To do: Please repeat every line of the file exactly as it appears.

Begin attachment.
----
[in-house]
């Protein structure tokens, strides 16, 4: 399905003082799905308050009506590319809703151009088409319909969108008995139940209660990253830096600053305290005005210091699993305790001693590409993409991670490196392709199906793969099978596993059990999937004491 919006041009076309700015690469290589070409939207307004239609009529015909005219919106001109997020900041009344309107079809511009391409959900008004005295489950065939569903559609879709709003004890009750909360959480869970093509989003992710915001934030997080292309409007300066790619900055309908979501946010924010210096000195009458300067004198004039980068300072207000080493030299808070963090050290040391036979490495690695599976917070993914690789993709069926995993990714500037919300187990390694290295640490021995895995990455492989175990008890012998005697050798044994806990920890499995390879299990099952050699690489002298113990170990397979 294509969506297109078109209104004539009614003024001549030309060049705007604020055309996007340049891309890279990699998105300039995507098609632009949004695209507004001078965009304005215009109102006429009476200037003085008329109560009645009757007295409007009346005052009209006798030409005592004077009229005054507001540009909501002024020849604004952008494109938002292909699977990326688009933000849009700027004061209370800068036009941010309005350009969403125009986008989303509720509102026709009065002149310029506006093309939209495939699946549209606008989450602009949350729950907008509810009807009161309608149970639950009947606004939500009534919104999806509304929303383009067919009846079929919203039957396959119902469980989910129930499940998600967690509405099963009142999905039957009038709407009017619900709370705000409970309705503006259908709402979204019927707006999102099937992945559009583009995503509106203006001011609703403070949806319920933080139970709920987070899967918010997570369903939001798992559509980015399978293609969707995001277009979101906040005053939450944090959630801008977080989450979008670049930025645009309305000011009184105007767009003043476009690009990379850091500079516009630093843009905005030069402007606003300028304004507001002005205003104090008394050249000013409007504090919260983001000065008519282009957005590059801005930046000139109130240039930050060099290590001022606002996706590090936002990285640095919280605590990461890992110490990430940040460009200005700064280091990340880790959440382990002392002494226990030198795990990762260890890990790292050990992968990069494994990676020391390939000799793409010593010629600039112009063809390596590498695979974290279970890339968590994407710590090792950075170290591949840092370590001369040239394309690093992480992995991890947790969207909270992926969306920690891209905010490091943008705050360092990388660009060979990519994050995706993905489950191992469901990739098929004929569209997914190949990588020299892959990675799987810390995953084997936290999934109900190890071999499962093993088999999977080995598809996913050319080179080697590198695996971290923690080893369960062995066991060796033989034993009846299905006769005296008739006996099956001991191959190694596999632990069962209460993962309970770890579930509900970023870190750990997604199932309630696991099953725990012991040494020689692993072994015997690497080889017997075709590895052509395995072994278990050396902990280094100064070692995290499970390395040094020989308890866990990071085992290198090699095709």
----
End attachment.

[in-house]
């Protein structure tokens, strides 16, 4: 399905003082799905308050009506590319809703151009088409319909969108008995139940209660990253830096600053305290005005210091699993305790001693590409993409991670490196392709199906793969099978596993059990999937004491 919006041009076309700015690469290589070409939207307004239609009529015909005219919106001109997020900041009344309107079809511009391409959900008004005295489950065939569903559609879709709003004890009750909360959480869970093509989003992710915001934030997080292309409007300066790619900055309908979501946010924010210096000195009458300067004198004039980068300072207000080493030299808070963090050290040391036979490495690695599976917070993914690789993709069926995993990714500037919300187990390694290295640490021995895995990455492989175990008890012998005697050798044994806990920890499995390879299990099952050699690489002298113990170990397979 294509969506297109078109209104004539009614003024001549030309060049705007604020055309996007340049891309890279990699998105300039995507098609632009949004695209507004001078965009304005215009109102006429009476200037003085008329109560009645009757007295409007009346005052009209006798030409005592004077009229005054507001540009909501002024020849604004952008494109938002292909699977990326688009933000849009700027004061209370800068036009941010309005350009969403125009986008989303509720509102026709009065002149310029506006093309939209495939699946549209606008989450602009949350729950907008509810009807009161309608149970639950009947606004939500009534919104999806509304929303383009067919009846079929919203039957396959119902469980989910129930499940998600967690509405099963009142999905039957009038709407009017619900709370705000409970309705503006259908709402979204019927707006999102099937992945559009583009995503509106203006001011609703403070949806319920933080139970709920987070899967918010997570369903939001798992559509980015399978293609969707995001277009979101906040005053939450944090959630801008977080989450979008670049930025645009309305000011009184105007767009003043476009690009990379850091500079516009630093843009905005030069402007606003300028304004507001002005205003104090008394050249000013409007504090919260983001000065008519282009957005590059801005930046000139109130240039930050060099290590001022606002996706590090936002990285640095919280605590990461890992110490990430940040460009200005700064280091990340880790959440382990002392002494226990030198795990990762260890890990790292050990992968990069494994990676020391390939000799793409010593010629600039112009063809390596590498695979974290279970890339968590994407710590090792950075170290591949840092370590001369040239394309690093992480992995991890947790969207909270992926969306920690891209905010490091943008705050360092990388660009060979990519994050995706993905489950191992469901990739098929004929569209997914190949990588020299892959990675799987810390995953084997936290999934109900190890071999499962093993088999999977080995598809996913050319080179080697590198695996971290923690080893369960062995066991060796033989034993009846299905006769005296008739006996099956001991191959190694596999632990069962209460993962309970770890579930509900970023870190750990997604199932309630696991099953725990012991040494020689692993072994015997690497080889017997075709590895052509395995072994278990050396902990280094100064070692995290499970390395040094020989308890866990990071085992290198090699095709």